The controversial deal will require the deportation of people who arrive in Greece illegally back to Turkey. It also allows a one-to-one swap that will grant asylum to a Syrian refugee for every migrant who returns to Turkey. Turkey stands to gain six billion euros for Syrian refugees, along with revised talks about membership in the EU.
"The large-scale returns of Syrian refugees we have documented highlight the fatal flaws in the EU-Turkey deal. It is a deal that can only be implemented with the hardest of hearts and a blithe disregard for international law," Amnesty International said in an April report criticizing the deal.
John Dalhuisen, Amnesty International’s Director for Europe and Central Asia also denounced the plan, saying "In their desperation to seal their borders, EU leaders have willfully ignored the simplest of facts: Turkey is not a safe country for Syrian refugees and is getting less safe by the day."
Also known as Médecins Sans Frontières, or MSF, the group said in a statement that the migrant deal has placed "more than 8,000 people, including hundreds of unaccompanied minors," into Greek camps that cannot accommodate them all.
"They fear a forced return to Turkey yet are deprived of essential legal aid, their one defense against collective expulsion.The majority of these families, whom Europe has legislated out of sight, have fled conflict in Syria, Iraq and Afghanistan." the statement read.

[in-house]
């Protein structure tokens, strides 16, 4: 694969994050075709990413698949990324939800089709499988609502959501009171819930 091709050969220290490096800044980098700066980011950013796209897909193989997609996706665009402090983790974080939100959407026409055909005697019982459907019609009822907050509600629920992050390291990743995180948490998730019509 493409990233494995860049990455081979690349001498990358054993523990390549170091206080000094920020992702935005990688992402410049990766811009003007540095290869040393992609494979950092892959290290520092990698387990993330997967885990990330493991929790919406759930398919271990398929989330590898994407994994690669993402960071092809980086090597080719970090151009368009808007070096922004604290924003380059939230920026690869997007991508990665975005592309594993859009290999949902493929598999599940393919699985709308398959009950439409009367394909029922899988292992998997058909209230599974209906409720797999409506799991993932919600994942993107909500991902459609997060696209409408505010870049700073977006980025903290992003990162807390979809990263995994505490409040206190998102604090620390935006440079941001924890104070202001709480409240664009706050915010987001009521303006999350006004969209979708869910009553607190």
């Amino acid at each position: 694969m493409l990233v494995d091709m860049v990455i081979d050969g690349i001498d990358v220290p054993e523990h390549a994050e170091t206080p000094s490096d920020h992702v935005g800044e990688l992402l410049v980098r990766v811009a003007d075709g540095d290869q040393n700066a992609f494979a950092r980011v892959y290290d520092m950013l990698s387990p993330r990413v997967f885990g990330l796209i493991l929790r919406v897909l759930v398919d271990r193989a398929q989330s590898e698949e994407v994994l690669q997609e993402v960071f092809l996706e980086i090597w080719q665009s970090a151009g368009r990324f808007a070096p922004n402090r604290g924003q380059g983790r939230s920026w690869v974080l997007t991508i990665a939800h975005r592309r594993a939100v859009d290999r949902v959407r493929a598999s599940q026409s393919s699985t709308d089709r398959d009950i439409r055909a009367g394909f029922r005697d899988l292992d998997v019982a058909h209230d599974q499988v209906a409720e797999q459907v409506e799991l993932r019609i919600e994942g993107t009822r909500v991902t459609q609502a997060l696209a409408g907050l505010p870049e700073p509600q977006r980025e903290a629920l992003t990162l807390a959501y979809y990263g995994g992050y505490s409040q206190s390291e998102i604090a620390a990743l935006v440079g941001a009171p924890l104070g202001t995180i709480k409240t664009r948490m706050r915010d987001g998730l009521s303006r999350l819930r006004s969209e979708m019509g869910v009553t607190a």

"For months MSF has spoken out about a shameful European response focused on deterrence rather than providing people with the assistance and protection they need," Jerome Oberreit, International Secretary General of MSF, added.
"Europe’s attempt to outsource migration control is having a domino effect, with closed borders stretching all the way back to Syria. People increasingly have nowhere to turn."
— MSF Sea (@MSF_Sea) June 17, 2016
The EU also recently announced plans to send billions of euros in aid to African and Middle Eastern countries to help stop the flow of migrants. In exchange, countries agreed to welcome back migrants who are deported from Europe.
France Timmerman, part of the European Commission that presented the plan, said the initiative would "…use a mix of positive and negative incentives to reward those third countries willing to cooperate effectively with us and to ensure that there are consequences for those who do not."
"There is nothing remotely humanitarian about these policies," Oberreit said. "Once again, Europe's main focus is not on how well people will be protected, but on how efficiently they are kept away."
Aid from the EU and its member countries accounted for about 4% of MSF’s income for 2015, which totalled 1.44 billion euros ($1.62 billion). They received roughly 19 million euros ($42 million) from the EU and about 37 million euros ($21 million) from its member countries.
"None of our patients will be affected by this decision,We will use emergency funds to keep our projects running," MSF said in a tweet.